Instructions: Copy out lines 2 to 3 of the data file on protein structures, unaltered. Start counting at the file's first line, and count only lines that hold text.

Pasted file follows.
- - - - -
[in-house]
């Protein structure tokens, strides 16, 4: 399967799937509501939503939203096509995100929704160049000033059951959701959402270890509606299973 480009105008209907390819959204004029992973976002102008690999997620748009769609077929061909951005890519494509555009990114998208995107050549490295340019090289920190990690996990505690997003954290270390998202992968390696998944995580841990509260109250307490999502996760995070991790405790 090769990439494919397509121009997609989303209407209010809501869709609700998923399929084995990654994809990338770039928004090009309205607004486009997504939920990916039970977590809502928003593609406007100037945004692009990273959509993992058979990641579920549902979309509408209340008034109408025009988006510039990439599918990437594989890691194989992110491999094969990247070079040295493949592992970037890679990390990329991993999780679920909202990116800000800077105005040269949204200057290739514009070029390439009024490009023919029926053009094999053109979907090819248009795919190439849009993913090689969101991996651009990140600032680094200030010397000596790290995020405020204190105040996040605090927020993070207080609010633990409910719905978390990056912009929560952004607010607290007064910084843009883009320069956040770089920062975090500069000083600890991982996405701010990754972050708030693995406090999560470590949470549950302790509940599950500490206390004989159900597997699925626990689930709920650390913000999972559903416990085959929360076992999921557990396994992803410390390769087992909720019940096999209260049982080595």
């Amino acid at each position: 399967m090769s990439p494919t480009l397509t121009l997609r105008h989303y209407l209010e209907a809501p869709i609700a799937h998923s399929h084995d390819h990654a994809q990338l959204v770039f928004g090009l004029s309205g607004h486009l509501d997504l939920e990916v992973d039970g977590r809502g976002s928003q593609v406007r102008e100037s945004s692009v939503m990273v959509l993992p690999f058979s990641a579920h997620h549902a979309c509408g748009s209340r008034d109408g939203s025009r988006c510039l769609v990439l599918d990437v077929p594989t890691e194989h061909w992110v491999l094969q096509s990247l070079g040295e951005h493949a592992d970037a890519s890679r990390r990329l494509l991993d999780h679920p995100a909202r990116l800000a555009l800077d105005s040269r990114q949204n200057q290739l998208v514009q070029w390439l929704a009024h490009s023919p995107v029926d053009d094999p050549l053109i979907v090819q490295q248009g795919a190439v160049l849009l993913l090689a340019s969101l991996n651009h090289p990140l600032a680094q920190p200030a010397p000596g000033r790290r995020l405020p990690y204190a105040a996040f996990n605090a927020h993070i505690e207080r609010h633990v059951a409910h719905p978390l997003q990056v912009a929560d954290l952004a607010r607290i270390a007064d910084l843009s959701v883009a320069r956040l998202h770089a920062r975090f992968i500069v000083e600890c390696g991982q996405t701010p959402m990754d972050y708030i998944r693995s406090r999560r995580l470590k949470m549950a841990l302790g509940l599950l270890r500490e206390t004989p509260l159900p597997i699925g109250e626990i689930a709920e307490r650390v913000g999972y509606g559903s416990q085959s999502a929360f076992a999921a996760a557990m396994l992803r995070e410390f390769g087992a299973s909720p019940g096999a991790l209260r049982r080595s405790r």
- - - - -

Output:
């Protein structure tokens, strides 16, 4: 399967799937509501939503939203096509995100929704160049000033059951959701959402270890509606299973 480009105008209907390819959204004029992973976002102008690999997620748009769609077929061909951005890519494509555009990114998208995107050549490295340019090289920190990690996990505690997003954290270390998202992968390696998944995580841990509260109250307490999502996760995070991790405790 090769990439494919397509121009997609989303209407209010809501869709609700998923399929084995990654994809990338770039928004090009309205607004486009997504939920990916039970977590809502928003593609406007100037945004692009990273959509993992058979990641579920549902979309509408209340008034109408025009988006510039990439599918990437594989890691194989992110491999094969990247070079040295493949592992970037890679990390990329991993999780679920909202990116800000800077105005040269949204200057290739514009070029390439009024490009023919029926053009094999053109979907090819248009795919190439849009993913090689969101991996651009990140600032680094200030010397000596790290995020405020204190105040996040605090927020993070207080609010633990409910719905978390990056912009929560952004607010607290007064910084843009883009320069956040770089920062975090500069000083600890991982996405701010990754972050708030693995406090999560470590949470549950302790509940599950500490206390004989159900597997699925626990689930709920650390913000999972559903416990085959929360076992999921557990396994992803410390390769087992909720019940096999209260049982080595």
């Amino acid at each position: 399967m090769s990439p494919t480009l397509t121009l997609r105008h989303y209407l209010e209907a809501p869709i609700a799937h998923s399929h084995d390819h990654a994809q990338l959204v770039f928004g090009l004029s309205g607004h486009l509501d997504l939920e990916v992973d039970g977590r809502g976002s928003q593609v406007r102008e100037s945004s692009v939503m990273v959509l993992p690999f058979s990641a579920h997620h549902a979309c509408g748009s209340r008034d109408g939203s025009r988006c510039l769609v990439l599918d990437v077929p594989t890691e194989h061909w992110v491999l094969q096509s990247l070079g040295e951005h493949a592992d970037a890519s890679r990390r990329l494509l991993d999780h679920p995100a909202r990116l800000a555009l800077d105005s040269r990114q949204n200057q290739l998208v514009q070029w390439l929704a009024h490009s023919p995107v029926d053009d094999p050549l053109i979907v090819q490295q248009g795919a190439v160049l849009l993913l090689a340019s969101l991996n651009h090289p990140l600032a680094q920190p200030a010397p000596g000033r790290r995020l405020p990690y204190a105040a996040f996990n605090a927020h993070i505690e207080r609010h633990v059951a409910h719905p978390l997003q990056v912009a929560d954290l952004a607010r607290i270390a007064d910084l843009s959701v883009a320069r956040l998202h770089a920062r975090f992968i500069v000083e600890c390696g991982q996405t701010p959402m990754d972050y708030i998944r693995s406090r999560r995580l470590k949470m549950a841990l302790g509940l599950l270890r500490e206390t004989p509260l159900p597997i699925g109250e626990i689930a709920e307490r650390v913000g999972y509606g559903s416990q085959s999502a929360f076992a999921a996760a557990m396994l992803r995070e410390f390769g087992a299973s909720p019940g096999a991790l209260r049982r080595s405790r």